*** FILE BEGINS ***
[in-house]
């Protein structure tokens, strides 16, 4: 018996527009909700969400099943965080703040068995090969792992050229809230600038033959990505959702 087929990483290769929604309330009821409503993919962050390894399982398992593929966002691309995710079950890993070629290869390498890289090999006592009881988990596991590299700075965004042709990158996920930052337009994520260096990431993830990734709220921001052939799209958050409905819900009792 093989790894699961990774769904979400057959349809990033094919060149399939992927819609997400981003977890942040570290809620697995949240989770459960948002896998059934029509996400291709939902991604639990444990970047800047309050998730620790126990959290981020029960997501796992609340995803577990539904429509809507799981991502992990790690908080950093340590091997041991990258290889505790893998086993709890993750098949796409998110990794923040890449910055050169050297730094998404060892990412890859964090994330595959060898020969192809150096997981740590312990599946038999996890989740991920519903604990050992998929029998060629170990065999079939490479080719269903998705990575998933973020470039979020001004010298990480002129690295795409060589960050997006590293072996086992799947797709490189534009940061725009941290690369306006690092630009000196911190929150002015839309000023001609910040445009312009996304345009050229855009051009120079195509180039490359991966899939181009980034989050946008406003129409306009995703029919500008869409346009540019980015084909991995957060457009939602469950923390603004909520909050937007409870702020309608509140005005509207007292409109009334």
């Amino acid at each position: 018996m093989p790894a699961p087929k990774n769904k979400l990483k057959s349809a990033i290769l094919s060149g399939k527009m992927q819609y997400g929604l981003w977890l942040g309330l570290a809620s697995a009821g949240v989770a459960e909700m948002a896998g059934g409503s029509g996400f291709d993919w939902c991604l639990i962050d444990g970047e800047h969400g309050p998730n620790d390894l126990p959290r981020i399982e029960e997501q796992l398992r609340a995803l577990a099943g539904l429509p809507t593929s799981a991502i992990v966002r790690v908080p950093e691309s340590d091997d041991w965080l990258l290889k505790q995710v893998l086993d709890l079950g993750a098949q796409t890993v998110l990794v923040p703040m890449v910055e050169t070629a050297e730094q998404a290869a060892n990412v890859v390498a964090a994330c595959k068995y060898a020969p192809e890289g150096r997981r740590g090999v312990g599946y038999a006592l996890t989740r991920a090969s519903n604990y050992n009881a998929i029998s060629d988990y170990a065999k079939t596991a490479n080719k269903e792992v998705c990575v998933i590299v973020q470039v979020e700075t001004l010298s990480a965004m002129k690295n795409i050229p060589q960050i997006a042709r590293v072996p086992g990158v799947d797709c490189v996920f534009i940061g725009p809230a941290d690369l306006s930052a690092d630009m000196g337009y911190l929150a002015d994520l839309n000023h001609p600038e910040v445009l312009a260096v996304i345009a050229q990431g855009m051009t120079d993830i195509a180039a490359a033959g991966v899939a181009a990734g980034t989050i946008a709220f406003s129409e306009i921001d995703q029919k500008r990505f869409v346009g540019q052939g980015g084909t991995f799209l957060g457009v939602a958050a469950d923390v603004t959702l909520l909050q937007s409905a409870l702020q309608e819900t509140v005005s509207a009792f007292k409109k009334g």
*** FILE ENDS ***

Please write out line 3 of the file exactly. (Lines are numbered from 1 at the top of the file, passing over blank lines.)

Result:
């Amino acid at each position: 018996m093989p790894a699961p087929k990774n769904k979400l990483k057959s349809a990033i290769l094919s060149g399939k527009m992927q819609y997400g929604l981003w977890l942040g309330l570290a809620s697995a009821g949240v989770a459960e909700m948002a896998g059934g409503s029509g996400f291709d993919w939902c991604l639990i962050d444990g970047e800047h969400g309050p998730n620790d390894l126990p959290r981020i399982e029960e997501q796992l398992r609340a995803l577990a099943g539904l429509p809507t593929s799981a991502i992990v966002r790690v908080p950093e691309s340590d091997d041991w965080l990258l290889k505790q995710v893998l086993d709890l079950g993750a098949q796409t890993v998110l990794v923040p703040m890449v910055e050169t070629a050297e730094q998404a290869a060892n990412v890859v390498a964090a994330c595959k068995y060898a020969p192809e890289g150096r997981r740590g090999v312990g599946y038999a006592l996890t989740r991920a090969s519903n604990y050992n009881a998929i029998s060629d988990y170990a065999k079939t596991a490479n080719k269903e792992v998705c990575v998933i590299v973020q470039v979020e700075t001004l010298s990480a965004m002129k690295n795409i050229p060589q960050i997006a042709r590293v072996p086992g990158v799947d797709c490189v996920f534009i940061g725009p809230a941290d690369l306006s930052a690092d630009m000196g337009y911190l929150a002015d994520l839309n000023h001609p600038e910040v445009l312009a260096v996304i345009a050229q990431g855009m051009t120079d993830i195509a180039a490359a033959g991966v899939a181009a990734g980034t989050i946008a709220f406003s129409e306009i921001d995703q029919k500008r990505f869409v346009g540019q052939g980015g084909t991995f799209l957060g457009v939602a958050a469950d923390v603004t959702l909520l909050q937007s409905a409870l702020q309608e819900t509140v005005s509207a009792f007292k409109k009334g």